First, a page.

My dad first took me to a dance show when I was four. I probably started dancing soon after. It was always a big part of my life, although I knew my limits in it—I never had professional aspirations—which meant that I could do it for self-development and to think about the world, and I always thought that it was a great way to connect to the world. In high school, when I was in Peace Now, I was in a dance group, and my teacher instilled in me a love for practice and a love for community.
I danced throughout my army service and through my degrees. And then I started writing about dance, which became a whole different relationship to dance. I started to think about “what does it mean to put into words that thing that is nonverbal, that you cannot really put into words.” Now I don’t dance as much—I’ll blame the occupation and apartheid that I don’t get to the studio enough! But it’s still a safe space for me. Whenever it’s been a tough week, I always look forward to getting into the studio.
So, turning towards your book, Dance and Activism: You describe dance as “the art of now.” Could you elaborate on that?
There is no art form that is grounded in the present like dance. Everything that has a script and has something that remains after it has a past and might have a future. But dance happens in that moment, which is very special but also very limiting because obviously you work and work for this “one moment where you feel alive,” to quote Merce [Cunningham].
I think activism is also, in a way, the art of now. I have these arguments with my colleagues, planning a demonstration, and you can always plan a demonstration to an extent—we’ll leave from ‘that place’ and go to ‘that place’—but you never really know what will happen. You bring a big group of people together and you never really know how it might develop. There’s something about bodies in movement that always go unexpected ways, and though dancers try to codify them, there is still this unexpected energy about them.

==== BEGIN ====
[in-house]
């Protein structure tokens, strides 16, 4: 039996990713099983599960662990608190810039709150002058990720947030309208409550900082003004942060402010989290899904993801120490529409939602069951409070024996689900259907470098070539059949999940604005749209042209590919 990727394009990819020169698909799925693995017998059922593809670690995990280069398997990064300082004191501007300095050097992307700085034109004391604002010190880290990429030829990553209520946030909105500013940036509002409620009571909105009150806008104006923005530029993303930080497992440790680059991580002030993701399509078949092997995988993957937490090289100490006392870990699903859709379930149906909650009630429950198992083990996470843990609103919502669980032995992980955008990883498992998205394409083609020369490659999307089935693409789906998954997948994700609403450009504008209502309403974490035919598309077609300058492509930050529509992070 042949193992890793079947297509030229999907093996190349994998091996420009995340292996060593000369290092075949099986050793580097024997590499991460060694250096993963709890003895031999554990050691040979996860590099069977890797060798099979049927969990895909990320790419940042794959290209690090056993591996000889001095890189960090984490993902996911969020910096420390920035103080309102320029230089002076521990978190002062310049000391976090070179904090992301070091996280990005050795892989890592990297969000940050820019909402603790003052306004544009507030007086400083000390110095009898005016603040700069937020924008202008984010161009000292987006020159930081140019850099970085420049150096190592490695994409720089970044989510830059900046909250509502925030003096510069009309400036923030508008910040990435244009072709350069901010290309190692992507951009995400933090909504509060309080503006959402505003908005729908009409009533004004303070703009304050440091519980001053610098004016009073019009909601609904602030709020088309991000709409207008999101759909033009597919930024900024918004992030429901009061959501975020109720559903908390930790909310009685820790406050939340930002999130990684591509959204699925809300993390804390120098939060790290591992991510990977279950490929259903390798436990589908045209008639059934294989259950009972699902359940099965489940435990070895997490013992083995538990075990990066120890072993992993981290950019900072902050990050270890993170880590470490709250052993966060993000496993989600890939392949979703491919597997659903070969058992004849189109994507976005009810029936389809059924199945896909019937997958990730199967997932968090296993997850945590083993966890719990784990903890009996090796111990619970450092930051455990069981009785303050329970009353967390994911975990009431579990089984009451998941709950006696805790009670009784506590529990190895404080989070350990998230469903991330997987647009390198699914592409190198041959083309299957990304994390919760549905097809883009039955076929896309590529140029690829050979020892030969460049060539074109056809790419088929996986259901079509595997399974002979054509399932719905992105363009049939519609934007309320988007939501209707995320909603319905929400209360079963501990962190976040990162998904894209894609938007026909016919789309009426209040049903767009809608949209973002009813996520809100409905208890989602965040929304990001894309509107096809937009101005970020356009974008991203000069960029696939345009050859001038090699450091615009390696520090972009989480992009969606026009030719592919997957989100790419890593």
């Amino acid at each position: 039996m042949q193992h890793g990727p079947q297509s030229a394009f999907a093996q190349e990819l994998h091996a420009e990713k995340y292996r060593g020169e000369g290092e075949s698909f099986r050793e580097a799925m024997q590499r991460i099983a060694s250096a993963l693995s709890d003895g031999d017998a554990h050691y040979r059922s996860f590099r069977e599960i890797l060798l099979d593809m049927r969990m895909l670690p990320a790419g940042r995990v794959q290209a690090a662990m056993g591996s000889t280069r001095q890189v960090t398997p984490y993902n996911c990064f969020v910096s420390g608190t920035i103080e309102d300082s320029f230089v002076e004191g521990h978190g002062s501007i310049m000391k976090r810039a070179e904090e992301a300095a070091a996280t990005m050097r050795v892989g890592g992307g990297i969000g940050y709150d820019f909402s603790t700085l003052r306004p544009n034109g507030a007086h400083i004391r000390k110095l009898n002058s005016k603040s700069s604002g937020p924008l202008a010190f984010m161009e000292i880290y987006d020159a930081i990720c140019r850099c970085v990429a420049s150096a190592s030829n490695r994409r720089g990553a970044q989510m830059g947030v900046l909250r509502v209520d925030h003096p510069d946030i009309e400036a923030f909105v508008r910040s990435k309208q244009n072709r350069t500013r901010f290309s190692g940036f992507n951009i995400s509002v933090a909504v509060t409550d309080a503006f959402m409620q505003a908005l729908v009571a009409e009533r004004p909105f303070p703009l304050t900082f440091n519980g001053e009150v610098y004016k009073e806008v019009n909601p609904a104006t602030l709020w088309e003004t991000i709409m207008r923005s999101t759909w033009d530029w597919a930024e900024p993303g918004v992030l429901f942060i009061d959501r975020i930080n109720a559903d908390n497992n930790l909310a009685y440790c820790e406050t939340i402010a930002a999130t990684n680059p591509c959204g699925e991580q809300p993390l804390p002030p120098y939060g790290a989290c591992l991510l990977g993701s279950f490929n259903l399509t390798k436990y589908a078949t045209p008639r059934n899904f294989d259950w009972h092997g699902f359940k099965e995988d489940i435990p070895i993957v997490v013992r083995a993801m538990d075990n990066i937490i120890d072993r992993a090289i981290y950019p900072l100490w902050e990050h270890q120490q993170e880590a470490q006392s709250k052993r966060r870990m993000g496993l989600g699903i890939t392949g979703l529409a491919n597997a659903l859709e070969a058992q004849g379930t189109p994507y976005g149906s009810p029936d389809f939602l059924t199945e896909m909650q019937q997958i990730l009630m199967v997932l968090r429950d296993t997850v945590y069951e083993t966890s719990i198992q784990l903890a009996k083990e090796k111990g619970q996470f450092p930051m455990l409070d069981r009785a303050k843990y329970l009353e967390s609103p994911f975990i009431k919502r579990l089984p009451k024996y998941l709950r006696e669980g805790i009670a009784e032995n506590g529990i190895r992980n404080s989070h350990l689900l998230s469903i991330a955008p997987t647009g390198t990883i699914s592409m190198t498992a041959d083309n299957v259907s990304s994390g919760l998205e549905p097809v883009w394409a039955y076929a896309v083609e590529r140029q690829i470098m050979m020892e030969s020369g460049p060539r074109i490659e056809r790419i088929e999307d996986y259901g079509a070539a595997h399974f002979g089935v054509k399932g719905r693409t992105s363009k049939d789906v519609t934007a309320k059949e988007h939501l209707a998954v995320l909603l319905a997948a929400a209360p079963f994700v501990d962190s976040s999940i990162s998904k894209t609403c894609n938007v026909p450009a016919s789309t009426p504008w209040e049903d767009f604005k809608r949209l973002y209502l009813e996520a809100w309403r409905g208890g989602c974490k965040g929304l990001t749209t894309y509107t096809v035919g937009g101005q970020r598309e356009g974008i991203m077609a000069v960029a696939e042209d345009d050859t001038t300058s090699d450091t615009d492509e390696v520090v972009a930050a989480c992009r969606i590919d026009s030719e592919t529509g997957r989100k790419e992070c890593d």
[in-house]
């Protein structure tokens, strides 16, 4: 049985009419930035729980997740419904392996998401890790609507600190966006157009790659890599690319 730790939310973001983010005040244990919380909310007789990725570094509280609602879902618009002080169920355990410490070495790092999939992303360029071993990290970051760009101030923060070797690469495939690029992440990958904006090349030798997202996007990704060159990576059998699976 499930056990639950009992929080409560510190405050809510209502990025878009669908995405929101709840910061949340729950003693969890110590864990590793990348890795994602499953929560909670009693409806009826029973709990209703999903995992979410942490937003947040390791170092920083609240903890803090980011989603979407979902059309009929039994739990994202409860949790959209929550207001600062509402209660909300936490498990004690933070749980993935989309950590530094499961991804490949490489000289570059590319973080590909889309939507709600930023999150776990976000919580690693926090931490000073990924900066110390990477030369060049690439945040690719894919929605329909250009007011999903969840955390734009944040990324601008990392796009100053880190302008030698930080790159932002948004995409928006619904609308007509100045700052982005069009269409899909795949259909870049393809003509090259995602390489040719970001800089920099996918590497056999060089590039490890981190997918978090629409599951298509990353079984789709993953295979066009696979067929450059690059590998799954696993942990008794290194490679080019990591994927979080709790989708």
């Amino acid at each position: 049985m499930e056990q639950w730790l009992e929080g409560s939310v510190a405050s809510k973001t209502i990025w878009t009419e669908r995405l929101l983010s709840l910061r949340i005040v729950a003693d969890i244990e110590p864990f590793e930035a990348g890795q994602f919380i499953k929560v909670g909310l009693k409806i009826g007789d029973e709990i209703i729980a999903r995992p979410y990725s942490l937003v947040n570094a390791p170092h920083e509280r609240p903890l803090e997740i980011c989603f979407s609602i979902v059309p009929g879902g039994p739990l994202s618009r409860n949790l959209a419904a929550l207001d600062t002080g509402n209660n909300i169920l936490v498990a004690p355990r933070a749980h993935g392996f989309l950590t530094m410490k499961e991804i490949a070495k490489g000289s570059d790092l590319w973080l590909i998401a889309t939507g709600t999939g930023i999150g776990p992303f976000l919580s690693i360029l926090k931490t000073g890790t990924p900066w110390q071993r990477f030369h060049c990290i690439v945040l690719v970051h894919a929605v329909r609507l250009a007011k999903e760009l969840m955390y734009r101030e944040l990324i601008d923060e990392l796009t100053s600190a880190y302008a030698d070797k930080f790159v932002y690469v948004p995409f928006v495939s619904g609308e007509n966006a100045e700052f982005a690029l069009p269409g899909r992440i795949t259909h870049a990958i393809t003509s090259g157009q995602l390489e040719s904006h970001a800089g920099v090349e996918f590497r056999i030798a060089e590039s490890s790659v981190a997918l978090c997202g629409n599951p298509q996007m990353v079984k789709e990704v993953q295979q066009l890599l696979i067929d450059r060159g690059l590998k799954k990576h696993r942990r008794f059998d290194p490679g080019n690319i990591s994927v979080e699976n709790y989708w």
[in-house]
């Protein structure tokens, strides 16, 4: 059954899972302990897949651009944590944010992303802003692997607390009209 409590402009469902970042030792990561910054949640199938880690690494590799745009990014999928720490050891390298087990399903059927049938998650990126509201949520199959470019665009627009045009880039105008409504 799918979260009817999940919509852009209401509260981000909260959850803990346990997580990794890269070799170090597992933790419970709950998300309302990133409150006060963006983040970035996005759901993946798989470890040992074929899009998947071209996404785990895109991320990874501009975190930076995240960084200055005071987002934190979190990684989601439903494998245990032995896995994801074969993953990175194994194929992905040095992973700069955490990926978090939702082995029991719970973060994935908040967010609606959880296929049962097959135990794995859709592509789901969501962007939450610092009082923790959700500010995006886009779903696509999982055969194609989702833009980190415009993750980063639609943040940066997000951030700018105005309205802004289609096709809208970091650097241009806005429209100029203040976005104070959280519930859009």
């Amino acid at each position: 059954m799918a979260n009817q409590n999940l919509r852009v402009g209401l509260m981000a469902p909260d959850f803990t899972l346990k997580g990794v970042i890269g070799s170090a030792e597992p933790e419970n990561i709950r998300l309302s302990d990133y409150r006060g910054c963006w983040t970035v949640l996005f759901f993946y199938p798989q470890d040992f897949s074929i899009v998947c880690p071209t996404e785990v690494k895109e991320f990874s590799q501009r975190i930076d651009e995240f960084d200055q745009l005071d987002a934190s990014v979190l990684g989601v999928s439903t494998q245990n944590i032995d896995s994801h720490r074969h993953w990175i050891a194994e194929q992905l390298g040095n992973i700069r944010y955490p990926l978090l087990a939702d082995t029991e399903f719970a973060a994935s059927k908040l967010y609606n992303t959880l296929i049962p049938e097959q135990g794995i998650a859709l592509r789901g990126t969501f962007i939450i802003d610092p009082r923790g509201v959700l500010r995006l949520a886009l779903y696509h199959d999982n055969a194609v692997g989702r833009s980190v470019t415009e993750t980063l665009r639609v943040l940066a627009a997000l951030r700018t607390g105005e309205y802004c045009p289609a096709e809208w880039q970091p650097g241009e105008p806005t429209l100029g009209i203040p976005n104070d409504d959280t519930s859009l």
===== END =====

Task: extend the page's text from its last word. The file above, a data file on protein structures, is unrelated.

There is also something about bodies protesting together—I tried to write about this in the book —when you go on a march or a demonstration, bringing people into a space together, you never really know how that will go. It really is the art of now, and it will never be exactly the same again. There is something very distinct about a moment, a political moment in time.
Are you finding these intersections—now as a full-time activist—between dance and activism in your everyday life?
Planning a big march, I have to think about where do we start, where do we go, what will be the physicality of it, what will the pictures look like. If you are an activist, you are choreographing bodies in space.
There’s something about dance being so visceral and it helps you to be able to connect to yourself and your body and have this relationship to your space that helps in articulating what this struggle is about. That’s something that really guides me, because I’m very sensitive to what it means to take away that connection to someone’s embodiment and to the space around them.
The book follows a handful of case studies of dances and dancers in examining dance and activism. How did you go about choosing these specific cases?